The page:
An Afghan in military uniform shot to death three U.S. military contractors Thursday at Kabul International Airport's military facility, the U.S.-led coalition said. The attacker was then shot and killed by security forces.
The International Security Assistance Force in Afghanistan released few details of the attack, but the the Taliban on Friday claimed responsibility.
FOR THE RECORD
Jan. 30, 2:49 a.m.: An earlier version of this article stated that a gunman had killed three foreigners and a fellow Afghan in the attack. The Afghan who died was the gunman, who was shot and killed by security forces after the attack. The foreigners slain were U.S. military contractors.
No motive for the attack was immediately released. Numerous people with the U.S.-led coalition have been the victims in recent years of so-called insider attacks by Afghans, though the assaults have diminished as the foreign forces reduced their troop presence.
Earlier Thursday, a passenger bus collided with a fuel tanker on a notoriously deadly highway in southern Afghanistan, killing at least 22 people and injuring 30, officials said. Jalali Khan Farahi, security chief of Zabul province, said women and children were among the injured, many of whom were in critical condition.
The bus was traveling from Kabul to the southern city of Kandahar when it struck the fuel tanker in the provincial capital, Qalat. Local officials said they expected the death toll to increase.
The Kabul-Kandahar highway, which runs 300 miles, is considered one of the most dangerous roads in the country, both for insurgent attacks and erratic driving.
Elsewhere, violence killed more than two dozen Afghan civilians and security officers in eastern Afghanistan.
A homemade bomb in Laghman province killed at least three members of the Afghan Local Police and one civilian, officials said. Later, at a funeral for one of the slain officers, a suicide bombing killed 12 people, including four members of the police force.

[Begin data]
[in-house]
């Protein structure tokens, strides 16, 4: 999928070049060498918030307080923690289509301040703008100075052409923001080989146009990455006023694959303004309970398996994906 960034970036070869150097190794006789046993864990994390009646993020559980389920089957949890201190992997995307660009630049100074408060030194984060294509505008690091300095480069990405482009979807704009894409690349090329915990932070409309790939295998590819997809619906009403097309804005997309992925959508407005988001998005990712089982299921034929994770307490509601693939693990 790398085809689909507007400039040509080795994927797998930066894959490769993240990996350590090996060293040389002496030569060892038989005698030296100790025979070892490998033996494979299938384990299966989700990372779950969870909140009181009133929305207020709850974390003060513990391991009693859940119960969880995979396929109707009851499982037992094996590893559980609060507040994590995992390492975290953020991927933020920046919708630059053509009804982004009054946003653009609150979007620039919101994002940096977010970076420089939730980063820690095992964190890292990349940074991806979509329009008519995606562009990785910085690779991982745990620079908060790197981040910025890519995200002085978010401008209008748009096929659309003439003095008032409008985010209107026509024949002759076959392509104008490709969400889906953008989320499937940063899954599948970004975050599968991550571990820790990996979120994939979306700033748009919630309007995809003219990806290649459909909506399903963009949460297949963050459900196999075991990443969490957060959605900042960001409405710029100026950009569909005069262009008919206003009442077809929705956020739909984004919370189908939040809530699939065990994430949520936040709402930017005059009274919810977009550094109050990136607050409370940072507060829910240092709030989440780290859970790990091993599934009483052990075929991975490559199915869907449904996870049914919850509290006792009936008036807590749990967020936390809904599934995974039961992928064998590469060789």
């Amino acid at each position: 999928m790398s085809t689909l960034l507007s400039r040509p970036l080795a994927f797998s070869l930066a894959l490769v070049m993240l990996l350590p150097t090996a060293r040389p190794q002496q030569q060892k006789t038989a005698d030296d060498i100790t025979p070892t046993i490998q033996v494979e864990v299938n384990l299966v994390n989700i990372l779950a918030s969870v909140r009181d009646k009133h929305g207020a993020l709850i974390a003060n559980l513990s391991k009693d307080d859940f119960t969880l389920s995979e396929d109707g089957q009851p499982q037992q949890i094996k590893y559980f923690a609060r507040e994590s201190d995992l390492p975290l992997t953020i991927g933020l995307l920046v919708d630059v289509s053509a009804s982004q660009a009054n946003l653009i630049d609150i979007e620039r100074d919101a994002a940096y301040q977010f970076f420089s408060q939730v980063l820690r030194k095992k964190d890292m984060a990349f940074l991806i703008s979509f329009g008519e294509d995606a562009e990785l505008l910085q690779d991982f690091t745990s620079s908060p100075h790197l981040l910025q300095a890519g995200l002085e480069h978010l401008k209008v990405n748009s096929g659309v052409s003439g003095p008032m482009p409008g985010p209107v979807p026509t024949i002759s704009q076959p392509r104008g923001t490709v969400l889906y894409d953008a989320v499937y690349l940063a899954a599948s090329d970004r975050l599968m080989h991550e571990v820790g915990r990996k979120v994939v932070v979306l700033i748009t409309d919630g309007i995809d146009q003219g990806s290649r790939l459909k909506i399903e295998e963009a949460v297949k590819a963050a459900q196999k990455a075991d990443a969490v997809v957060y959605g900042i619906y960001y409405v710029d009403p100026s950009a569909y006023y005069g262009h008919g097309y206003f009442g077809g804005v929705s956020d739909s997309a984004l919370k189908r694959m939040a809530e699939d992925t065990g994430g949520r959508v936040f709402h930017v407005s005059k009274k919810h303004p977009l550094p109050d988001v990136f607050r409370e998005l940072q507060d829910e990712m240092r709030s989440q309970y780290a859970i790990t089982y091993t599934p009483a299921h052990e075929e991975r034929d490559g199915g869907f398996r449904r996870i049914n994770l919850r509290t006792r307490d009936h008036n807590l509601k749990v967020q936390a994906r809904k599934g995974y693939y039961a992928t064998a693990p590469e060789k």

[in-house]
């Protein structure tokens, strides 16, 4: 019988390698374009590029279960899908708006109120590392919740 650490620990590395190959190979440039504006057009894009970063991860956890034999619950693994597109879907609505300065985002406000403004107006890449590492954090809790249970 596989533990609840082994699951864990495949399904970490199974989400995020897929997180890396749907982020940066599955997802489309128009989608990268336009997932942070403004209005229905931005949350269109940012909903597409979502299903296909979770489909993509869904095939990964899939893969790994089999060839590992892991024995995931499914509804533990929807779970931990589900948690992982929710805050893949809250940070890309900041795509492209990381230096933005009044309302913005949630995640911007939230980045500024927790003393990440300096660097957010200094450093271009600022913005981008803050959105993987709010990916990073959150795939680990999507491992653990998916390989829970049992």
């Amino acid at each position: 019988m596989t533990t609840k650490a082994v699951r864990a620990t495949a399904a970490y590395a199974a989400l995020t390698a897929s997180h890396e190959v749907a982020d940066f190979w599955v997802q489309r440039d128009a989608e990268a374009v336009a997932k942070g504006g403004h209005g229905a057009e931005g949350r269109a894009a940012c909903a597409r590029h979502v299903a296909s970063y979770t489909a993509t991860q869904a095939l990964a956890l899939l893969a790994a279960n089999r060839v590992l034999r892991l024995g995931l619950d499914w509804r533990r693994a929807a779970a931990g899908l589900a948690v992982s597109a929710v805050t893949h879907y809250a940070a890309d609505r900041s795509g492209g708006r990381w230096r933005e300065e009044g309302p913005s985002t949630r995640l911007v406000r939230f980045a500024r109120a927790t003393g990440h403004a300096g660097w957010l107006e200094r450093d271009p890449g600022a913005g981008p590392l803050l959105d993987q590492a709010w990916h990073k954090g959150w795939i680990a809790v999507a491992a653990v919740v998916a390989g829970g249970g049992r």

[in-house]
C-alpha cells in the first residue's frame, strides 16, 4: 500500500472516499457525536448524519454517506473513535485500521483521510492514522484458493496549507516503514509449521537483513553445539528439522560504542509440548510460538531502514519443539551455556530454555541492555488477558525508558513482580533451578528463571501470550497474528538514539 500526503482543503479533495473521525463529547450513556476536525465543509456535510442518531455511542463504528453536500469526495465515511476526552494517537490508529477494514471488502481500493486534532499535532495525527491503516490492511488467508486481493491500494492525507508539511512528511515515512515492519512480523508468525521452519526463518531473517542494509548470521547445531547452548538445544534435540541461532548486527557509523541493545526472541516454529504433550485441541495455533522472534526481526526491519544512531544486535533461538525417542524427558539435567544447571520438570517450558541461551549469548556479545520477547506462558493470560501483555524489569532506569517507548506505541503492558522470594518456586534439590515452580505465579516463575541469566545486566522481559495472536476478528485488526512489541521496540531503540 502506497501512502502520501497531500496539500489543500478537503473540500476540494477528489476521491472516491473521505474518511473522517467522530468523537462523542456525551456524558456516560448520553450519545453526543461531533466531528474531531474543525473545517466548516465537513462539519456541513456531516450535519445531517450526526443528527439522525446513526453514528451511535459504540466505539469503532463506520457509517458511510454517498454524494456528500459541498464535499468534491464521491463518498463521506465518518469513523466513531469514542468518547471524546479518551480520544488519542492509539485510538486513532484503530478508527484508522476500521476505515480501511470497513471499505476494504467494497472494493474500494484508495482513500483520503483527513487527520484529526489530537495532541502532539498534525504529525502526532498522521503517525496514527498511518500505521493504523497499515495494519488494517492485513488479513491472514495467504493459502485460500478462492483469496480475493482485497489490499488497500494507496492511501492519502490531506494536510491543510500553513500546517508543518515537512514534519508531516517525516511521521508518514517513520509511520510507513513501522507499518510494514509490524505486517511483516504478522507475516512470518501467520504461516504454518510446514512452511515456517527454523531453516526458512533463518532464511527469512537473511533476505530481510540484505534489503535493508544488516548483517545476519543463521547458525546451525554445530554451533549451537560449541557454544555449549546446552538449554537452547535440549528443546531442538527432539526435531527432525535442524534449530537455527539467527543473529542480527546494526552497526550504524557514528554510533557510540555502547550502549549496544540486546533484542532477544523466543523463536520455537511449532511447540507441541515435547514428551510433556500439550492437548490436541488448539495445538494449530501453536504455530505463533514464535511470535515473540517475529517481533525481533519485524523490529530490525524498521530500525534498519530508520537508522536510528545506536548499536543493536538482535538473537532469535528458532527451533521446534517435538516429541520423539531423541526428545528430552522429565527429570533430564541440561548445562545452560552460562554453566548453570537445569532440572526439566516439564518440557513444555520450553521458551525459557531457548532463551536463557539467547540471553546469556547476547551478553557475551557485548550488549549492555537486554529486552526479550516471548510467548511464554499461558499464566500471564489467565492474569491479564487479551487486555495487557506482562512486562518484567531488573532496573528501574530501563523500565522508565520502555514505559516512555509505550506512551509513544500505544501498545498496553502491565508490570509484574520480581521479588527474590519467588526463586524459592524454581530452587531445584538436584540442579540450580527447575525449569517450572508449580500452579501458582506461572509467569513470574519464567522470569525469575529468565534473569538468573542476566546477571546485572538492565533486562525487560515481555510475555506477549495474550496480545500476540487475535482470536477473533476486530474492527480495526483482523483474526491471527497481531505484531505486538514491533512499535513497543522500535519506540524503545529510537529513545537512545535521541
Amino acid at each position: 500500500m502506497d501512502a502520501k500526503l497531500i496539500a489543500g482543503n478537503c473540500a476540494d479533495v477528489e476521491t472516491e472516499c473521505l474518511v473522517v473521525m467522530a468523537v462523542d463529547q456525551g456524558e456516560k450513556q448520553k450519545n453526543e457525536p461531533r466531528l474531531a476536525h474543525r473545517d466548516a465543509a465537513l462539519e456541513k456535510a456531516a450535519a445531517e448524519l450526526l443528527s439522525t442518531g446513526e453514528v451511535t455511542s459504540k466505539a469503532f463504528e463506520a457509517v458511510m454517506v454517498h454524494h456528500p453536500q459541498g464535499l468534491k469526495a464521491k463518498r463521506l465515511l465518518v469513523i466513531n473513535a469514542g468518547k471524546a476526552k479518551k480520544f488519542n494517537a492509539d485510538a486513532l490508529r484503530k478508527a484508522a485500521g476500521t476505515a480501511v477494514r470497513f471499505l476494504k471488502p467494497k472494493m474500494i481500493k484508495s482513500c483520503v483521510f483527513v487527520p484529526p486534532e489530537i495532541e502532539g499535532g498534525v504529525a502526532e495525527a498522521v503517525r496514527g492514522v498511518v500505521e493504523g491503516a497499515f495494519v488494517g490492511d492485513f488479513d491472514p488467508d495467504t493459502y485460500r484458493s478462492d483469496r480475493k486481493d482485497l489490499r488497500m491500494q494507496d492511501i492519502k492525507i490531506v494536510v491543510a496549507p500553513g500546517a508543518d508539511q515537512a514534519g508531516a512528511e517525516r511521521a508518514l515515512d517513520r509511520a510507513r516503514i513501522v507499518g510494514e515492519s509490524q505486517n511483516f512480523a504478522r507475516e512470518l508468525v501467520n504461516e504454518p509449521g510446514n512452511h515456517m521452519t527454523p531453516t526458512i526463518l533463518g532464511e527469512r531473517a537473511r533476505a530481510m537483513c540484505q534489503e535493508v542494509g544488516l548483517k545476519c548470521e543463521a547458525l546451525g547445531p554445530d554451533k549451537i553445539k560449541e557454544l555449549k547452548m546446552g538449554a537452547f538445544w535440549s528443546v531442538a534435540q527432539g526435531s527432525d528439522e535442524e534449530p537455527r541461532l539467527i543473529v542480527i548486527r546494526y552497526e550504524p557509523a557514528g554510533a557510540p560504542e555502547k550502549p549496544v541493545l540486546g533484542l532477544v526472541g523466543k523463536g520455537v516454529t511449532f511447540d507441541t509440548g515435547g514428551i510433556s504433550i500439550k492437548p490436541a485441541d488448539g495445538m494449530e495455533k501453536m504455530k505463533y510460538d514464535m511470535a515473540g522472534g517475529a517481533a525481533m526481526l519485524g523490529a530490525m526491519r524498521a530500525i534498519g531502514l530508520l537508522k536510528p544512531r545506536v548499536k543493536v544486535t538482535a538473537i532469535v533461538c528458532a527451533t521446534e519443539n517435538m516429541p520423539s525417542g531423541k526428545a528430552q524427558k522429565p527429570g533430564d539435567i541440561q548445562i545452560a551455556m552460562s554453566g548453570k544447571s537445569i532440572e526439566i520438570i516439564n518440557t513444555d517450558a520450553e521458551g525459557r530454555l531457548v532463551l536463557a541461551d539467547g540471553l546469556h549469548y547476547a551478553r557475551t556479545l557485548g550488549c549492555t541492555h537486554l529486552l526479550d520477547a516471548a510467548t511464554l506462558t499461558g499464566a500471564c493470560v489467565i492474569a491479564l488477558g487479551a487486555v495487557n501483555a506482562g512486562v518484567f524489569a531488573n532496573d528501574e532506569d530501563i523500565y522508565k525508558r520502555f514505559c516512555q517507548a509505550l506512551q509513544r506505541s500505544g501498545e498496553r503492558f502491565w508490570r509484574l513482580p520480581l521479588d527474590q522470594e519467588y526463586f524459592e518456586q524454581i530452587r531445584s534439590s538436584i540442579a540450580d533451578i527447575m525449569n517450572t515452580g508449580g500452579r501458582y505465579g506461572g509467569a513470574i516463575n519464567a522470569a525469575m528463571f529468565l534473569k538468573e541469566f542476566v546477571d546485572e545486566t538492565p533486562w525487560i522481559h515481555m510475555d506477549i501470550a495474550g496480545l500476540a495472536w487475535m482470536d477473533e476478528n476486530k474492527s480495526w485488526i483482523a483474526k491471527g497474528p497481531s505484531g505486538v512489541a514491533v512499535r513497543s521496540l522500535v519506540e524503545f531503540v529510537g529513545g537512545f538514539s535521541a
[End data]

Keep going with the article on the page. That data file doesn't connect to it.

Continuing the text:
Sarhadi Zwak, a provincial spokesman in Laghman, said at least 39 people were wounded in the funeral attack.
The United States helped establish the Afghan Local Police to provide security in Afghanistan's more remote areas.
No group immediately claimed responsibility for the blasts.
In Jalalabad, the capital of Nangarhar province, a child walking to school was killed when he stepped on an explosive device, said provincial spokesman Ahmad Zia Abdulzai.
In Ghazni province, south of Kabul, the Taliban claimed responsibility for a clash that left at least 11 residents dead.
According to Mohammad Ali Ahmadi, the deputy governor, the clash broke out after Taliban fighters stormed a police checkpoint in Andar district. Residents of the district staged a retaliatory attack on the Taliban fighters, seven of whom were reportedly killed.
The clash is the latest instance of residents taking up arms against the Taliban in Andar. In the summer of 2012, hundreds joined against the insurgent group after the Taliban forced closure of schools in the area.
It was initially lauded as an organic resistance movement against the insurgents, but reports later indicated that one of the central instigators of the rebellion was tied to Hezb-i-Islami, Afghanistan's second-largest armed opposition movement.